The sun is bright, and the merriment and music of the Arizona Renaissance Fair has come again. Seven miles east of Apache Junction on US Highway 60, the Renaissance Festival is located amid the Arizona cacti, but its stage is set in the European Renaissance era.
Open Saturdays and Sundays from February sixth to March twenty-seventh, the festival is here to entertain. Tickets to the festival are available at any Fry’s store, and right outside the Festival’s entrance. Once the tickets have been purchased, the day begins with the boom of a cannon at ten o’clock i
n the morning. From ten in the morning until six in the afternoon, the festivities continue until the afternoon cannon goes off with a shuddering explosion.
Music is everywhere. There are jugglers, hypnotists, dancers, and magicians. The festival
is a medieval amusement park with thirteen stages, and a thirty acre circus. There is a feasting hall, and a jousting tournament. Amusement for all ages include man-powered children’s rides and real swimming mermaids.
The smell of fried turkey legs drift on the dusty Arizona breeze,while the sounds of rare instruments and odd music radiates from every direction. To one side, the band Tartanic performs on the bagpipes and drums to a quick beat that would hasten anyone’s heart. On the other side of the grassy lawn, a historical dancing troupe called the Danseries practice the dances of the Renaissance court to the music of a violin and recorder.
Women call out to advertise chocolate while men walk through the street on stilts. Not only is the festival filled with music and food, but it is an artisan marketplace as well. The streets are lined with shops selling everything from complete costumes and books to fairy wings and physic palm-readings. Talent and beauty is everywhere from the music drifting on the breeze to the art hanging in the shops.
Actors in complete Renaissance costume walk amongst the patrons. Kings, Queens, Princesses and Pirates meander about the festival to interact with the festival goers. Friar Tuck walks with a fishing rod, since he is on a quest to capture a mermaid. If a patron is especially watchful, they might spy Robin Hood as he awaits to lure Prince John into an ambush.
Although there are several jousts throughout the day, the final joust to the death has the biggest crowed. Drawn by the unknown, the patrons walk steadily to the Jousting Arena to fill its seats. Soon the scene is set, and the knights clad in shining armor race into the arena on huge charging horses. With brilliantly colored feather plumes on their helms, they ready in the lists as their squires bring their lances. At the signal, two knights charge each other as they hasten their horses to a full run to hit their opponent’s shield. These two chargers run at each other at approximately twenty miles per hour, their combined impact resulting at forty miles an hour. After some calculations, the rough estimate of a perfectly executed strike would be forty thousand pounds of force per square inch. Jousting is an exhilarating sport, and not for the faint of heart.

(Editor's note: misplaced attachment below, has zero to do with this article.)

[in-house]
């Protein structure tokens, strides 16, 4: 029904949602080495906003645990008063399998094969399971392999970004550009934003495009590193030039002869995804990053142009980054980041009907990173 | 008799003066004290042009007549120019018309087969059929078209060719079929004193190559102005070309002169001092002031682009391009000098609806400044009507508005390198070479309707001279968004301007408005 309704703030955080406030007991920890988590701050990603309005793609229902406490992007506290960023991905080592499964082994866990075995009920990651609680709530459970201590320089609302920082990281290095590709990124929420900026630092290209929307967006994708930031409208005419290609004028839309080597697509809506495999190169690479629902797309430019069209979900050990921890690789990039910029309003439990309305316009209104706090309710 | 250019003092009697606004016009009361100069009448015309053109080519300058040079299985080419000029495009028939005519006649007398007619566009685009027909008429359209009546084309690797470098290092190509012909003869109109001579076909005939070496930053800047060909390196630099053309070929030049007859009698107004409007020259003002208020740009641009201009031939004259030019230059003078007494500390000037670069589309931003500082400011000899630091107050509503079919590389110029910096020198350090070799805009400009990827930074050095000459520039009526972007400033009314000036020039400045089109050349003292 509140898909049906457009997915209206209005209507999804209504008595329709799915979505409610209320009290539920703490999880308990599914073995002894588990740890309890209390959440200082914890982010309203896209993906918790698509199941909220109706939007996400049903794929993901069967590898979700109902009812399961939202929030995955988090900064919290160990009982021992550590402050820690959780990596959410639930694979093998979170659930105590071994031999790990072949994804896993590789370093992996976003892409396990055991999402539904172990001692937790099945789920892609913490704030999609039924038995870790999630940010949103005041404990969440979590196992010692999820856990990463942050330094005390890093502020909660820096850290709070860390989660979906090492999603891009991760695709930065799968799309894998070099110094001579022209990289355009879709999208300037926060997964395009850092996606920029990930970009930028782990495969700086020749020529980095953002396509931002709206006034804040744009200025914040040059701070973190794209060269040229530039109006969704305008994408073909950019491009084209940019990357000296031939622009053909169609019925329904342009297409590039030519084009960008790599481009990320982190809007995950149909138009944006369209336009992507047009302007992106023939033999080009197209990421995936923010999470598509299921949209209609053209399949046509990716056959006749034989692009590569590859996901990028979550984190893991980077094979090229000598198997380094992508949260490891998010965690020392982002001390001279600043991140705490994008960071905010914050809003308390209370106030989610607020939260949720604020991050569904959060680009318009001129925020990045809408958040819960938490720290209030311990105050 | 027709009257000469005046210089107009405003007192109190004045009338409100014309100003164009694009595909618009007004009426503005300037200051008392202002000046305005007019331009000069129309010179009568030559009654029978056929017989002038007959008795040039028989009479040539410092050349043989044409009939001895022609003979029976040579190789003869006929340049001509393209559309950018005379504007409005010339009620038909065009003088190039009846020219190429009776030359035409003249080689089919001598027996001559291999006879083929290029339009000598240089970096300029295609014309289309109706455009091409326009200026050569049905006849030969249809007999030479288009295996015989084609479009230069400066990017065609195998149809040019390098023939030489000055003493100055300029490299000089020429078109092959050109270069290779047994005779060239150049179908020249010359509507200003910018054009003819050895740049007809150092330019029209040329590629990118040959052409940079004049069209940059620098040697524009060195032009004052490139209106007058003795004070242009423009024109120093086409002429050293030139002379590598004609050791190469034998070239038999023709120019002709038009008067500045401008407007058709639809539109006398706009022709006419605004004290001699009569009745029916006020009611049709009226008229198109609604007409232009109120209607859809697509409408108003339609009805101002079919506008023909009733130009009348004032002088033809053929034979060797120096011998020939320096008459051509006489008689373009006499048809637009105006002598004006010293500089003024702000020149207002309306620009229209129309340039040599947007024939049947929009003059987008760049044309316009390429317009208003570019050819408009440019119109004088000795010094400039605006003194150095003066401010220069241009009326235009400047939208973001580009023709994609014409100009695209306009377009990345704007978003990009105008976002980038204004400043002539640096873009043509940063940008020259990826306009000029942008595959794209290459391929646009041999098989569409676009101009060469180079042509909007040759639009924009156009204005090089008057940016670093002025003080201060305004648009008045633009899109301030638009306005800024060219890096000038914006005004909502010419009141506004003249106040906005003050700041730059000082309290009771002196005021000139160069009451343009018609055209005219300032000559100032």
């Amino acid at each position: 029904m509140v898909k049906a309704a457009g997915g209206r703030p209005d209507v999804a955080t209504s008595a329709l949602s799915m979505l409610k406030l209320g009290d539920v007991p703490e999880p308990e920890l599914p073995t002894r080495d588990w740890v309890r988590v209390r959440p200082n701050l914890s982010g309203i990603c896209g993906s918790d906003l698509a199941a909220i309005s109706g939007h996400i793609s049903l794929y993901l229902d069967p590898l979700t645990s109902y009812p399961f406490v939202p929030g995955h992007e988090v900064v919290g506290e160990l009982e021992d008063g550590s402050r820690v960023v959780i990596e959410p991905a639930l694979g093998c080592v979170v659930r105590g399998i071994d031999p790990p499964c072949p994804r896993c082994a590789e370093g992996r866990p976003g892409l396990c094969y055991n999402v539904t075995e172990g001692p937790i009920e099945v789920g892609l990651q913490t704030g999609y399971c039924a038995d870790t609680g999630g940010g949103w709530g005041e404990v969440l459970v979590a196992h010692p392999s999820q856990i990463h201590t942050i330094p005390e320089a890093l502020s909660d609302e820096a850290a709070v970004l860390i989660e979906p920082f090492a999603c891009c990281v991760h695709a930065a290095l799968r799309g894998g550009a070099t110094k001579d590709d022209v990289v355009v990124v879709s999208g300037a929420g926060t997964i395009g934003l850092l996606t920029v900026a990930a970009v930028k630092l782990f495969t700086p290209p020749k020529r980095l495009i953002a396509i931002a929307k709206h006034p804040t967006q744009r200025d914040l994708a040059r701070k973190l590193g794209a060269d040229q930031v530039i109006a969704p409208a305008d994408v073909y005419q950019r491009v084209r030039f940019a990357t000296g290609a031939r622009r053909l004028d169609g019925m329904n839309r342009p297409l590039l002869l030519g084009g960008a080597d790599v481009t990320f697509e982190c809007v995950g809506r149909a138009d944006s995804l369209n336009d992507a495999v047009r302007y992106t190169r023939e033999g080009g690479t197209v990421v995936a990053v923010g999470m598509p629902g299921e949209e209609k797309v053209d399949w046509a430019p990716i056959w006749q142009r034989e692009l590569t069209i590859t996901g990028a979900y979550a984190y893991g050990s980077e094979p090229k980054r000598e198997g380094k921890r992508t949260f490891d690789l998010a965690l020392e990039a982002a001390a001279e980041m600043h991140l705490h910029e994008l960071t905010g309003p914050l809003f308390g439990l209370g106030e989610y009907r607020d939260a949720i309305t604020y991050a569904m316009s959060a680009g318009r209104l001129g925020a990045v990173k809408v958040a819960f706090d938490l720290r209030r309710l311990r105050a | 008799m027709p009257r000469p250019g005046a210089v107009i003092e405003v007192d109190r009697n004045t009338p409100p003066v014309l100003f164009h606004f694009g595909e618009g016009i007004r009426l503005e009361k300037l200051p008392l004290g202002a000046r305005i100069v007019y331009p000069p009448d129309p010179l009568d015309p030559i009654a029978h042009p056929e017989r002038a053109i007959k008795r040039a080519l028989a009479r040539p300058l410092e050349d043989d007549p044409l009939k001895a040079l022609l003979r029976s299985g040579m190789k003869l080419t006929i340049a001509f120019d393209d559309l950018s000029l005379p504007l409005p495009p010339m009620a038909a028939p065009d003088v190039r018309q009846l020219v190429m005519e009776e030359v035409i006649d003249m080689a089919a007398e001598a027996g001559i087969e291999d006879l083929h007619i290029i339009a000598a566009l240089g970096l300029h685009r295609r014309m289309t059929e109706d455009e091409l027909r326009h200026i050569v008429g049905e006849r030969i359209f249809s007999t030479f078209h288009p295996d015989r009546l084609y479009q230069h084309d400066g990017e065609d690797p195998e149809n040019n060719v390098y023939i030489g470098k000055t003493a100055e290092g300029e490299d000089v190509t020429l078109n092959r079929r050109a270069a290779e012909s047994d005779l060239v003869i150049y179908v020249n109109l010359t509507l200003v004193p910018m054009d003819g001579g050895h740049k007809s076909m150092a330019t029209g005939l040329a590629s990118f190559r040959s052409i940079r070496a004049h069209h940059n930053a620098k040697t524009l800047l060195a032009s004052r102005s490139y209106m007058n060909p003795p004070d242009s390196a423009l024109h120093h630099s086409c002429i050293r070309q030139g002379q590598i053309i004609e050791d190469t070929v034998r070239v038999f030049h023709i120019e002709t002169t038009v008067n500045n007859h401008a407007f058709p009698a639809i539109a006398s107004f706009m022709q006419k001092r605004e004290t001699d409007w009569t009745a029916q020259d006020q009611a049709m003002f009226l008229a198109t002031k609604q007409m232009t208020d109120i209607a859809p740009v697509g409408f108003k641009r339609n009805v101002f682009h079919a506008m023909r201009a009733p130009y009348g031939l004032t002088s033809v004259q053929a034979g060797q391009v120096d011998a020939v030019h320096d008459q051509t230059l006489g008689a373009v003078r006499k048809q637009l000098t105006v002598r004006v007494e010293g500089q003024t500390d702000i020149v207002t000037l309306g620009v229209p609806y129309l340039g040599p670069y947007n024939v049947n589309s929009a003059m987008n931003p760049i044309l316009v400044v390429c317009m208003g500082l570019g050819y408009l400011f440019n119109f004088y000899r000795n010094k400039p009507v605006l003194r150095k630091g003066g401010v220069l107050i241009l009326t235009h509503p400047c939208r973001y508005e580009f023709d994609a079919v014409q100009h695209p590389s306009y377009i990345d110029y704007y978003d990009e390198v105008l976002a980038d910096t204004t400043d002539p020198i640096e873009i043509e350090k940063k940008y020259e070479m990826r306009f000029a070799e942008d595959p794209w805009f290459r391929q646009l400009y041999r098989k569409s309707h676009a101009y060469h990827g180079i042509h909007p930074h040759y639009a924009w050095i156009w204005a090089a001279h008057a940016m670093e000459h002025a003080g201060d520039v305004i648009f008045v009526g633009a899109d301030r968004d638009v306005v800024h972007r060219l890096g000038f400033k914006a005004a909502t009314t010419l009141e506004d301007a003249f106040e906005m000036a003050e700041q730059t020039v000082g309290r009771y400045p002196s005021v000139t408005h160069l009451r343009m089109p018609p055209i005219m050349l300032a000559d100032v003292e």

The aim of the joust is to accumulate points from shattering shields and breaking lances. However, since this is a joust to the death, there must indeed be death! Whoever wins the joust is ultimately challenged by his fellow competitors. After the challenge has been given to the winner, there is a sword fight on foot to the death. Each knight keeps in his character. Through cunning, skill, and even trickery, the fight for the winning title is brutal but exhilarating. The crowd cheers for their favorite knight and boo his opponents as the scene plays out. In the end, only one contestant of the four walks away triumphant. After the duel is finished, the knights arise from the dirt and acknowledge their fans as the crowed cheers them on.
Every year there are new acts and new scenarios to play out for the patrons. Even though you may have gone years ago, I would suggest to anyone to go again. There will always be something new and exciting at the Arizona Renaissance Festival.